News Release

Assessing the El Salvador Election


The Los Angeles Times reported: “Mauricio Funes, an affable political moderate running on behalf of the leftist Farabundo Marti National Liberation Front, or FMLN, claimed victory after nearly complete returns gave him a lead that experts said was insurmountable.”

The following are in El Salvador and are reachable via Jesse Stewart [], who works with the U.S.-El Salvador Sister Cities Network.

Carpenter is director of the U.S.-El Salvador Sister Cities Network.

Pedro Juan Hernandez is the leader of El Salvador’s MPR-12 Popular Resistance Movement, a coalition of grassroots civil-society organizations including unions, war veterans and rural farmers. He is an economist and former professor at the University of El Salvador in San Salvador and has written and spoken extensively on trade, agriculture and politics.

He said today: “Four consecutive ARENA governments have been applying … economic policies that do not address the problems that the great majorities of the population are facing, but rather have hit Salvadorans hard. The economic policies applied have favored a small group of the economically powerful that controls the ARENA party. This liberalization of prices, privatizations and of course opening trade to foreign investment has made the rich richer….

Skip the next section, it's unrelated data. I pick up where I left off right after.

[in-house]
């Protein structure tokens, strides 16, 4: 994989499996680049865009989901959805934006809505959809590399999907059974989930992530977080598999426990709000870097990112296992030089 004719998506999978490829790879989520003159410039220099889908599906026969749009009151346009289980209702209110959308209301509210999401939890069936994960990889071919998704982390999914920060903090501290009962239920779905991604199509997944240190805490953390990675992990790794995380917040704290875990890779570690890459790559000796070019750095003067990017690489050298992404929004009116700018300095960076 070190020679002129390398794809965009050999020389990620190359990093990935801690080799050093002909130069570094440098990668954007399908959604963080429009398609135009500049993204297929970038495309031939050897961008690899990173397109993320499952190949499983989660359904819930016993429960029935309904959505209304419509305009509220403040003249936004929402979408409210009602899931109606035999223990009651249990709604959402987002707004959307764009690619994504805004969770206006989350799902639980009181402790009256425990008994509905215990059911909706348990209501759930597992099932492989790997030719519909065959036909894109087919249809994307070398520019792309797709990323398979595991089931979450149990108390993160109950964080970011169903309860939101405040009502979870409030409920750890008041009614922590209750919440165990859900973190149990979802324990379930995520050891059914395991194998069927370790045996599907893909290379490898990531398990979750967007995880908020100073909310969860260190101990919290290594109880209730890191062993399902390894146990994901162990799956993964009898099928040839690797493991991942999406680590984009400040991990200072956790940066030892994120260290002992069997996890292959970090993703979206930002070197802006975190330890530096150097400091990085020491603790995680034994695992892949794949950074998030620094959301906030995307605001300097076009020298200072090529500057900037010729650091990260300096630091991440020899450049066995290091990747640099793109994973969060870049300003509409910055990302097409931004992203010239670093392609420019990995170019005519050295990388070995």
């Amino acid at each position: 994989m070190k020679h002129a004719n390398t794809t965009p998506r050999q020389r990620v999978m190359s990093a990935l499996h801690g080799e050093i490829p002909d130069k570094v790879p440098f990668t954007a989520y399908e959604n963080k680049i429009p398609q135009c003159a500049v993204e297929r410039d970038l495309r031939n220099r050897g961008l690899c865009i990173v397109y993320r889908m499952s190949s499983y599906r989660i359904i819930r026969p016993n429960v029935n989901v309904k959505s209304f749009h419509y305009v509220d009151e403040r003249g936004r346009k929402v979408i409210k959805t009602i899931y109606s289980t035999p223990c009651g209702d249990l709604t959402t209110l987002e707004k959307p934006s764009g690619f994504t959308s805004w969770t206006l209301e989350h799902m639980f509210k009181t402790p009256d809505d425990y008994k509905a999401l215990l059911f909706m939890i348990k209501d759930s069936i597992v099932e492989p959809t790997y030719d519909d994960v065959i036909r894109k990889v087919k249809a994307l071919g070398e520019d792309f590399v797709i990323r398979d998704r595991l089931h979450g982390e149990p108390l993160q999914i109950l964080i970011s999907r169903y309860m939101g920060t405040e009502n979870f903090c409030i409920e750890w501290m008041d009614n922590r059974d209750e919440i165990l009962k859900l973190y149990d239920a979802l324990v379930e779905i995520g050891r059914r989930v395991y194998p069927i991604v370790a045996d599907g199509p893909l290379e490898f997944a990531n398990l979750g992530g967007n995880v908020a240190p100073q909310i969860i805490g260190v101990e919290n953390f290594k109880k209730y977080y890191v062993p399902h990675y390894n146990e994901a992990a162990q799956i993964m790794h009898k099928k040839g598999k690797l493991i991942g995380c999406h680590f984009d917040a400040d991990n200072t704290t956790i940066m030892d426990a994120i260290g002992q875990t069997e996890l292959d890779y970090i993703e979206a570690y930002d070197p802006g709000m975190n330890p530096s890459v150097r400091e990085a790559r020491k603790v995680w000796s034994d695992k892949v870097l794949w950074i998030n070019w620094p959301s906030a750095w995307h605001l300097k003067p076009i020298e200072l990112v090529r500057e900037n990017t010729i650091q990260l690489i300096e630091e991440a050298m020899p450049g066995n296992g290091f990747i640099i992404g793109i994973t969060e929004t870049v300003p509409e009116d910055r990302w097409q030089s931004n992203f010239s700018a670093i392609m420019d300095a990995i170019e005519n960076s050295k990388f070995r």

“According to studies by international institutions, about 20 percent of the Salvadoran population is living in extreme poverty. Seven percent of the population is unemployed, and another 43 percent of the population is underemployed, or basically working in the informal sector, out in the street, in precarious conditions, trying to figure out how to make money to meet the needs of their families.

“Therefore, many Salvadorans are find themselves forced to leave El Salvador, looking for a better life in other countries, especially in the United States. … According to data from institutions specialized in immigration, between 500 to 600 Salvadorans leave the country every day looking for better living conditions in other countries, especially in the USA.”

For more information, contact at the Institute for Public Accuracy:
Sam Husseini, (202) 347-0020; or David Zupan, (541) 484-9167